In the summer of 2009, Morrissey songwriter and lead guitarist, Alain Whyte and Kill Hannah frontman, Mat Devine found each other in a rare moment of mutual free time. The two began experimenting with songwriting and while they originally had no intention of ever releasing the product of this time together to the public, it soon became clear to them that what they were creating was not something to be kept to themselves.
Fast forward to September 14, 2010 and Setting Fires EP1 hits Amazon and iTunes as an MP3 album and the first release from the effort, The Search, can be heard in the background (and occasionally the foreground) of the opening segment of the season premier of the CW’s One Tree Hill.
Naturally, with the talent and ambition driving Setting Fires, the project has taken off like… well, like a wildfire. Since the discovery of the Setting Fires MySpace, the social network scene has been a constant buzz about it, gaining the pair a nearly instant fan base.
Devine’s undeniably unique tenor leads the EP’s four tracks with Whyte on guitar and Good Charlotte’s Dean Butterworth backing the duo on the drums. It was the EP’s fourth and closing track, This Means War, that quickly and easily caught this writer’s attention and became an instant favorite. Perhaps it is the urge I have to adjust the volume to the “share with the neighbors” setting that I find favorable but This Means War is definitely a song I could use to make a bad day fade into the background. Grade: A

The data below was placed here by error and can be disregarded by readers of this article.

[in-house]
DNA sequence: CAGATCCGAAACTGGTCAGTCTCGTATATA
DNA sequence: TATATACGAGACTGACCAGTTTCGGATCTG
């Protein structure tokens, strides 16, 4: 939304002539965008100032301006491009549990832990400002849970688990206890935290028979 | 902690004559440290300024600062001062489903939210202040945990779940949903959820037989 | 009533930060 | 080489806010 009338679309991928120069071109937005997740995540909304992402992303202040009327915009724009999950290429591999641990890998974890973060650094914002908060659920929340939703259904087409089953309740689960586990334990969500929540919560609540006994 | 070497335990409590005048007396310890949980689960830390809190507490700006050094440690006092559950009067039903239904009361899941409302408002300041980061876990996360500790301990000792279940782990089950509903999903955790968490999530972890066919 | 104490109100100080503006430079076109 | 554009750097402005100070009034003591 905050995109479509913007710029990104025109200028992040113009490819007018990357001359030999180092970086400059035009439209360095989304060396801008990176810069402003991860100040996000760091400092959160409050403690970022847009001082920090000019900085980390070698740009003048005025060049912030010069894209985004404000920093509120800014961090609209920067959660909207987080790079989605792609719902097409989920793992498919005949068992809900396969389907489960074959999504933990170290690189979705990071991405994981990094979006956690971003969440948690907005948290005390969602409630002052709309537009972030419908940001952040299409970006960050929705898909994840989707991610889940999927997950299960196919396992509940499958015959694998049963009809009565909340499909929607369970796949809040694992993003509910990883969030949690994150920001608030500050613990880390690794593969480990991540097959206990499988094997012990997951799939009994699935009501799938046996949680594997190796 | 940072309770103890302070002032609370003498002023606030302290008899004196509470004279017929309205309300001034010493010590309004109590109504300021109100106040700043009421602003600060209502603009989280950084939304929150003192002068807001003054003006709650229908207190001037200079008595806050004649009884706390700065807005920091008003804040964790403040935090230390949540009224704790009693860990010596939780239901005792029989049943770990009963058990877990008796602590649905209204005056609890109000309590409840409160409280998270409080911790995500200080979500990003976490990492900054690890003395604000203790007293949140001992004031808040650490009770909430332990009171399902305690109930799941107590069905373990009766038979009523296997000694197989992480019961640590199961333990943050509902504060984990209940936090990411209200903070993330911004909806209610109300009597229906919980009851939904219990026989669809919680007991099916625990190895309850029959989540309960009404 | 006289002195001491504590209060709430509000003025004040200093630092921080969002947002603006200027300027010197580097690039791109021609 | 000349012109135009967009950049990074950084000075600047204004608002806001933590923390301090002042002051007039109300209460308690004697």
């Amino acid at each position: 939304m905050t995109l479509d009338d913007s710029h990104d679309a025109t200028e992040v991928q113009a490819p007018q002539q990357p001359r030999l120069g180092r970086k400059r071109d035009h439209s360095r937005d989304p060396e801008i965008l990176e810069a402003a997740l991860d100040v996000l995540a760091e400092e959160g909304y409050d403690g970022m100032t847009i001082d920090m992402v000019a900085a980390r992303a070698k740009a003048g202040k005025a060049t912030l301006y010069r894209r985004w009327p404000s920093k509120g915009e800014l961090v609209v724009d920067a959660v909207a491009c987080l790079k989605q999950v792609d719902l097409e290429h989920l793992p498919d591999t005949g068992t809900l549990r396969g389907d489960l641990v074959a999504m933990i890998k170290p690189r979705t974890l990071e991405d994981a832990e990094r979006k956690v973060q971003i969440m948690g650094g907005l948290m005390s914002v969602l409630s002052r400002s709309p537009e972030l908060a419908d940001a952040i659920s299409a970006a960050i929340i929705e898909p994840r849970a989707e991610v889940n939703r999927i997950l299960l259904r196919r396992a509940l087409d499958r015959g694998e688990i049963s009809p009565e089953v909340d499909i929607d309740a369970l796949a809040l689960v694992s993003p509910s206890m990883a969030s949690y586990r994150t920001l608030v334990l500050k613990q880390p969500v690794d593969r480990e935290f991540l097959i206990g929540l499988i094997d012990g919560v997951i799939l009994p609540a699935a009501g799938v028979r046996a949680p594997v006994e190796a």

The EP opens with Fallen Saints and my jury is still out on that one. For the most part, I do like it. However, while the other three tracks are fresh and original, Fallen Saints has a reminiscent feel to it that I cannot place and that I find a bit distracting. After playing it several times in a row, concentrating purely on that air that I was feeling circulating around the track, I finally found, buried deep in the musical vault that is my mind, the answer. The year was 1998, the band was Catatonia, the song, Mulder and Scully. Not the whole track, just bits – short, almost imperceptible moments, which actually makes them that much more distracting. Grade: C
The second track, Nobody Moves, tells of a girl who I have painted in my mind as a comic book style anti-heroine; a female rebuttal to, perhaps, The Punisher. A little unstable, on the edge of destroying everything in her path, and I love her. I want more of her story. A little something to think about, eh, Devine? Grade: B+ (A if we get more of this story in the future)
Finally, the track that started it all, The Search. Many words have been used to describe this track in the informal realm of social networking but among them have been brilliant, beautiful and breathtaking. Unfortunately, I have not been able to jump on that bandwagon. On my seven-point grading scale Setting Fires inaugural release, The Search, as only been able to garner itself a mere B-.
Overall, I give Setting Fires’ EP1 a B average. With the exception of This Means War, this will probably not find its way onto one of my favorites lists but it’s definitely something I would not only listen to again, and again, but also a collection I would recommend to others looking for something new and different. Check it out. It is definitely worth a spin or ten.